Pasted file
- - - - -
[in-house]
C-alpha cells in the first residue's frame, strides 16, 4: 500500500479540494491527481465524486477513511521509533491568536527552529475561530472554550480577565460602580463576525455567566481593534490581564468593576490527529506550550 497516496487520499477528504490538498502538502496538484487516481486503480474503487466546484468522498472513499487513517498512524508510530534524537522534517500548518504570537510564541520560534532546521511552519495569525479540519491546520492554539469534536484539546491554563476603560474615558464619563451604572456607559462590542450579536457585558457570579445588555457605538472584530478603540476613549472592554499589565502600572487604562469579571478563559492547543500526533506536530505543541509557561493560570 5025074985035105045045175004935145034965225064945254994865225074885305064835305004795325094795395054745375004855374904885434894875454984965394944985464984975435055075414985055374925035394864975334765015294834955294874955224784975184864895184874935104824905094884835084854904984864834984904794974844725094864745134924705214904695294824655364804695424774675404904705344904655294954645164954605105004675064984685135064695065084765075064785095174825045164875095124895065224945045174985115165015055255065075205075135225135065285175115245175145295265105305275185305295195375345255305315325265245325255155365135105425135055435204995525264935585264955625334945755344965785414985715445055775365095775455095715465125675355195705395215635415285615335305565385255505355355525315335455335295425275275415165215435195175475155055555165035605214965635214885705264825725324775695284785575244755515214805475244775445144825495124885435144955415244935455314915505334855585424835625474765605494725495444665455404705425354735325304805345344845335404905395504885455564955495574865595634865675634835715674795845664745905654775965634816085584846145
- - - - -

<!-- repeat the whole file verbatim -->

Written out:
[in-house]
C-alpha cells in the first residue's frame, strides 16, 4: 500500500479540494491527481465524486477513511521509533491568536527552529475561530472554550480577565460602580463576525455567566481593534490581564468593576490527529506550550 497516496487520499477528504490538498502538502496538484487516481486503480474503487466546484468522498472513499487513517498512524508510530534524537522534517500548518504570537510564541520560534532546521511552519495569525479540519491546520492554539469534536484539546491554563476603560474615558464619563451604572456607559462590542450579536457585558457570579445588555457605538472584530478603540476613549472592554499589565502600572487604562469579571478563559492547543500526533506536530505543541509557561493560570 5025074985035105045045175004935145034965225064945254994865225074885305064835305004795325094795395054745375004855374904885434894875454984965394944985464984975435055075414985055374925035394864975334765015294834955294874955224784975184864895184874935104824905094884835084854904984864834984904794974844725094864745134924705214904695294824655364804695424774675404904705344904655294954645164954605105004675064984685135064695065084765075064785095174825045164875095124895065224945045174985115165015055255065075205075135225135065285175115245175145295265105305275185305295195375345255305315325265245325255155365135105425135055435204995525264935585264955625334945755344965785414985715445055775365095775455095715465125675355195705395215635415285615335305565385255505355355525315335455335295425275275415165215435195175475155055555165035605214965635214885705264825725324775695284785575244755515214805475244775445144825495124885435144955415244935455314915505334855585424835625474765605494725495444665455404705425354735325304805345344845335404905395504885455564955495574865595634865675634835715674795845664745905654775965634816085584846145